Governments can take a strong leadership role in developing and implementing health literacy promotion policies by providing sustained funding, setting up special projects, coordinating action across sectors, and conducting health literacy surveillance regularly. Improving and measuring health literacy (both strengths and needs) is particularly important in poorer areas, such that vulnerable populations are empowered to engage in early and sustained health promoting actions, whether to prevent acute and chronic conditions or to promote active and curative treatments”

Permit me to say that in the course of gathering background materials for this piece that I stumbled on the forward to the National Health Promotion Policy signed by Professor Isaac F. Adewole, Minister of Health, in February, 2019 and posted on the website of the federal ministry of health.

In the opening paragraph, the minister stated, “Available evidence indicates that Health Promotion is an effective tool for galvanizing individual and collective health actions aimed at preventing diseases, improving the health and wellbeing of the populace as well as ensuring a healthier society for all. In furtherance of the Federal Government of Nigeria’s stewardship role of improving the health of the Nation, the first edition of the National Health Promotion Policy (2006) and the Strategic Framework for its Implementation (2007) were developed to strengthen the Health Promotion capacity of the National Health System.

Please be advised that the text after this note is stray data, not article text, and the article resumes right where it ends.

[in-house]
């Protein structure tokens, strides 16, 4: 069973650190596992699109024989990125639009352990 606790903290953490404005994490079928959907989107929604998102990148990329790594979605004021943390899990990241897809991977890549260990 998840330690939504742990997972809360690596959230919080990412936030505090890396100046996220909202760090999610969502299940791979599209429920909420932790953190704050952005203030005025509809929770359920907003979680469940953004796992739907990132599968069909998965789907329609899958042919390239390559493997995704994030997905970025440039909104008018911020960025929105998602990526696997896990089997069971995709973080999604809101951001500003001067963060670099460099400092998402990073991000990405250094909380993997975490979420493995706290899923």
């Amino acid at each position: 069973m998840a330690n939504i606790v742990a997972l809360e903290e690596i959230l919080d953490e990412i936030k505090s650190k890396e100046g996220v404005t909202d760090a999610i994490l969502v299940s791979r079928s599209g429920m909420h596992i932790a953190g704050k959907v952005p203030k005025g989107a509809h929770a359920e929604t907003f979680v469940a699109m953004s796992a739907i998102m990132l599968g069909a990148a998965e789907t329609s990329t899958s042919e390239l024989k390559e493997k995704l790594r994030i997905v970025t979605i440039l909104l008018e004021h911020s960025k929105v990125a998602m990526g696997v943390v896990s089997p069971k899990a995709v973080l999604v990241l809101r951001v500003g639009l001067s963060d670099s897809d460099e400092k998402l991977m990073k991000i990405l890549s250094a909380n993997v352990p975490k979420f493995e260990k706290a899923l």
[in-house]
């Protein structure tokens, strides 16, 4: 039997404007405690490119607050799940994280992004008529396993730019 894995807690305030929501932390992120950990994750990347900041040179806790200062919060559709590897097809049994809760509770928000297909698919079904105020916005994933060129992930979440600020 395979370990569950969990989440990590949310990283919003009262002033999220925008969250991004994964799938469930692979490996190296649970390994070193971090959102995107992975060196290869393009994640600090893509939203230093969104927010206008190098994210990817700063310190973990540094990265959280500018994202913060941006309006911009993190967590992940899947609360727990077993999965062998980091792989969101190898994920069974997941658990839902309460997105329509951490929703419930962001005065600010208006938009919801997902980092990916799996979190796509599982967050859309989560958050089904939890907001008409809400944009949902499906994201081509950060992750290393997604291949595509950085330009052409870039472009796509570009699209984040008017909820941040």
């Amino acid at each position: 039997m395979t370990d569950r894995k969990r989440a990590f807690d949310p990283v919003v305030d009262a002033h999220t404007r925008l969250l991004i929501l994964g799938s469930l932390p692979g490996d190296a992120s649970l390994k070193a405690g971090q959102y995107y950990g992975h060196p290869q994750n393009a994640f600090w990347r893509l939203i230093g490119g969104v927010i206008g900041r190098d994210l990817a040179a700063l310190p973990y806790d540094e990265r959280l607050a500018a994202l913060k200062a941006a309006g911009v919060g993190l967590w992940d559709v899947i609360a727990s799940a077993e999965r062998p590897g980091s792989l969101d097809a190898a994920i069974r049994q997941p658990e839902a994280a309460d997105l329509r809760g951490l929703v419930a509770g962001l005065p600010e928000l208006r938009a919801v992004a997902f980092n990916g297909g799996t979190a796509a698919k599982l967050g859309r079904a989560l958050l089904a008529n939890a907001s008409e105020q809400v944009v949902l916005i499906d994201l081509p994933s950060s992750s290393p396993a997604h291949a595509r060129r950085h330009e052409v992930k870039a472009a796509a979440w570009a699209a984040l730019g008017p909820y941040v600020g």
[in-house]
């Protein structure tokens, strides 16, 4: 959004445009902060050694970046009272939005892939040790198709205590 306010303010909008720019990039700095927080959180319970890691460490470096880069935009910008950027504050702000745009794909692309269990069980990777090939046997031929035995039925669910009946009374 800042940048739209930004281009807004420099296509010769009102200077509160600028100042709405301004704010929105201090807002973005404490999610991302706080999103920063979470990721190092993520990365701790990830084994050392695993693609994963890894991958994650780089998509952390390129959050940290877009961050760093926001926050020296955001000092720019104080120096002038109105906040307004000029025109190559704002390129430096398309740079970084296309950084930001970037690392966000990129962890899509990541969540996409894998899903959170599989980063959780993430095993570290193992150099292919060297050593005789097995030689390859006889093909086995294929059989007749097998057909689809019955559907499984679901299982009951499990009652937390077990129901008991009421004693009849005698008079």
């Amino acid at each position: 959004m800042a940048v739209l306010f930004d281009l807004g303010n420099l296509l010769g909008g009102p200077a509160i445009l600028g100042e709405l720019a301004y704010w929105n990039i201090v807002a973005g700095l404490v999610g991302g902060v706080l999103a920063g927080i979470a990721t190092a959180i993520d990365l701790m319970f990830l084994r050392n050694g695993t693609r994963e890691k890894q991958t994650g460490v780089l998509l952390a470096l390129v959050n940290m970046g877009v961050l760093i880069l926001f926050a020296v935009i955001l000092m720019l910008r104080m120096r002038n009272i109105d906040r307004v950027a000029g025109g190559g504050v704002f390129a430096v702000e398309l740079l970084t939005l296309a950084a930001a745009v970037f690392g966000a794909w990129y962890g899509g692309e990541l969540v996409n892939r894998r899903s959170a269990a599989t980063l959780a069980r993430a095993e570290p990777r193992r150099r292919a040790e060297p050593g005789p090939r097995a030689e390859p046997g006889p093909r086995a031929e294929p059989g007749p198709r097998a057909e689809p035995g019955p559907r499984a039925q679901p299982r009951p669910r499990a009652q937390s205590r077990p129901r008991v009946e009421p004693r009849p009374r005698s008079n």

Against the foregoing backdrop, I doubt if the leadership of the ministry is in any way walking the talk. Contrariwise, it is germane to opine at this juncture that the late Professor. Olikoye Ransome-Kuti as a minister of health not only made health issues a priority but ensured he created public awareness and understanding about them, particularly on public health issues relating to primary health care, safe motherhood, child survival and HIV/AIDS throughout sub-Saharan Africa. In as much as this piece is not intended to be a memorial on the earthly journey of the Professor that ended on June 1, 2003, it is pertinent to posthumously praise him for his exemplary service as the minister of health. Suffice it to say that the late Professor lived to give the health sector a direction, and that in that direction lies the success of the health sector. No doubt, he left a template that would guide the direction of the health sector. Unfortunately, it appears the template is yet to be duplicated by any minister of health since he died.

Considering the fact that a healthy nation is a wealthy nation, according to a popular axiom which emphasizes the significant position of health in the development of any nation, I am in this context urging the government to reinvigorate it's health communication systems, and begin to reach out to the people through robust information on diverse diseases and medical issues generally. It is expedient that government step up its communication machineries in the sector as it takes a healthy person to work or attend to obligations, duties, assignments, tasks and jobs in every society.

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Articles by Isaac Asabor